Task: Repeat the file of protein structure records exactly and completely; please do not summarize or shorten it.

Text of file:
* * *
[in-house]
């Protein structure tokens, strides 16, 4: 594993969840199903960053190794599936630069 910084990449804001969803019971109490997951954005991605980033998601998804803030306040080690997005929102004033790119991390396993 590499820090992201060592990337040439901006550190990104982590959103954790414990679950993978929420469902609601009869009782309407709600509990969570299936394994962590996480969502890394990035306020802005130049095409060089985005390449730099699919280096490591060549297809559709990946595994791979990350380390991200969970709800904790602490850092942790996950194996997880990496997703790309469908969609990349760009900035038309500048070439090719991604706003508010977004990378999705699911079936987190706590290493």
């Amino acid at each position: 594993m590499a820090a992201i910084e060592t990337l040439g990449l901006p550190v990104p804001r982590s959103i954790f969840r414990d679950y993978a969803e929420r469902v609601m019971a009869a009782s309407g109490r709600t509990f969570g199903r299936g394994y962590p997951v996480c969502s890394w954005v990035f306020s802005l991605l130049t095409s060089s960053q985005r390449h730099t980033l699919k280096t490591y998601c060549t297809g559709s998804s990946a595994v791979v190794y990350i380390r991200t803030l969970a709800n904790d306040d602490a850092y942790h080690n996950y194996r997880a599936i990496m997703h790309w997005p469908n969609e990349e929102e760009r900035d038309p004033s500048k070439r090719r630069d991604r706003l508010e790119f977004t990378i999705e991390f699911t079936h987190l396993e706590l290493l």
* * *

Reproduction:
[in-house]
């Protein structure tokens, strides 16, 4: 594993969840199903960053190794599936630069 910084990449804001969803019971109490997951954005991605980033998601998804803030306040080690997005929102004033790119991390396993 590499820090992201060592990337040439901006550190990104982590959103954790414990679950993978929420469902609601009869009782309407709600509990969570299936394994962590996480969502890394990035306020802005130049095409060089985005390449730099699919280096490591060549297809559709990946595994791979990350380390991200969970709800904790602490850092942790996950194996997880990496997703790309469908969609990349760009900035038309500048070439090719991604706003508010977004990378999705699911079936987190706590290493």
């Amino acid at each position: 594993m590499a820090a992201i910084e060592t990337l040439g990449l901006p550190v990104p804001r982590s959103i954790f969840r414990d679950y993978a969803e929420r469902v609601m019971a009869a009782s309407g109490r709600t509990f969570g199903r299936g394994y962590p997951v996480c969502s890394w954005v990035f306020s802005l991605l130049t095409s060089s960053q985005r390449h730099t980033l699919k280096t490591y998601c060549t297809g559709s998804s990946a595994v791979v190794y990350i380390r991200t803030l969970a709800n904790d306040d602490a850092y942790h080690n996950y194996r997880a599936i990496m997703h790309w997005p469908n969609e990349e929102e760009r900035d038309p004033s500048k070439r090719r630069d991604r706003l508010e790119f977004t990378i999705e991390f699911t079936h987190l396993e706590l290493l």